National Institutes of Health researchers have partnered with Florida State University and Johns Hopkins University and discovered three compounds that work to hamper the ability of Zika virus to replicate and destroy brain cells.
Scientists at NIH’s National Center for Advancing Translational Sciences identified emricasan, niclosamide and a cyclin-dependent kinase inhibitor through the use of robots designed to perform drug repurposing screening functions, NIH said Monday.
Emricasan is an experimental drug that is under the clinical trial phase for the treatment of liver fibrosis and injury, while niclosamide is a drug approved by the Food and Drug Administration for the treatment of worm infections.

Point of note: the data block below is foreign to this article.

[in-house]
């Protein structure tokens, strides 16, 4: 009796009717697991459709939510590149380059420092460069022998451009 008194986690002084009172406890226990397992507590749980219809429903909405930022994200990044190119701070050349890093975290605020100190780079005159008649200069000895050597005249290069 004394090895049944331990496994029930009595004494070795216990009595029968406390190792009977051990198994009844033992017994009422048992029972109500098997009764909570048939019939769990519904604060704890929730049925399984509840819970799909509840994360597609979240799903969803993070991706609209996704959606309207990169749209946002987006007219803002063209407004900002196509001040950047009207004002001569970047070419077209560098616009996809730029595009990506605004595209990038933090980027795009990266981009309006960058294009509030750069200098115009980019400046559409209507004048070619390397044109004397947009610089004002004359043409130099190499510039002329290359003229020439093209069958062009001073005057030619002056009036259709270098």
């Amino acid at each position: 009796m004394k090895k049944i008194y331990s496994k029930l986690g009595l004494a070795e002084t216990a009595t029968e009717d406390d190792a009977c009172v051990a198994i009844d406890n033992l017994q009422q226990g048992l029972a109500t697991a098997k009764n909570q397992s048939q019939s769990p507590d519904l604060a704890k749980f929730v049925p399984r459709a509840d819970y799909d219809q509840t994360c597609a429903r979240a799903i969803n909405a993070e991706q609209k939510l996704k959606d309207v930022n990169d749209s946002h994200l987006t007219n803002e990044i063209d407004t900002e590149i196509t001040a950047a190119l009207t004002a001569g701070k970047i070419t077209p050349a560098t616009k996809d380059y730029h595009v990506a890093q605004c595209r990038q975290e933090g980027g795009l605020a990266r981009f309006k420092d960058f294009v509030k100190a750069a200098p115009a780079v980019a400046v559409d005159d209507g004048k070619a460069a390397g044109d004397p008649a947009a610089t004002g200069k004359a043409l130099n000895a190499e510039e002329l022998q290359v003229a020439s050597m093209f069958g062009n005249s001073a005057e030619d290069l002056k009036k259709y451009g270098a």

A CDK inhibitor, PHA-690509, works to regulate brain development and cellular processes.
“Our identification of repurposed small molecule compounds may accelerate the translational process of finding a potential therapy,” said Anton Simeonov, scientific director at NCATS.
A team led by NCATS researcher Wei Zheng identified over 100 compounds that work against the mosquito-borne virus through the use of a caspase 3 protein-based assay to screen 6,000 experimental and FDA-approved drugs.
The research team subjected at least 100 compounds to tests and identified three experimental treatments that work to protect neuronal cells from the virus.
The Maryland Stem Cell Research Fund, Emory University and NIH’s National Institute of Allergy and Infectious Diseases and National Institute of Neurological Disorders and Stroke also supported the research.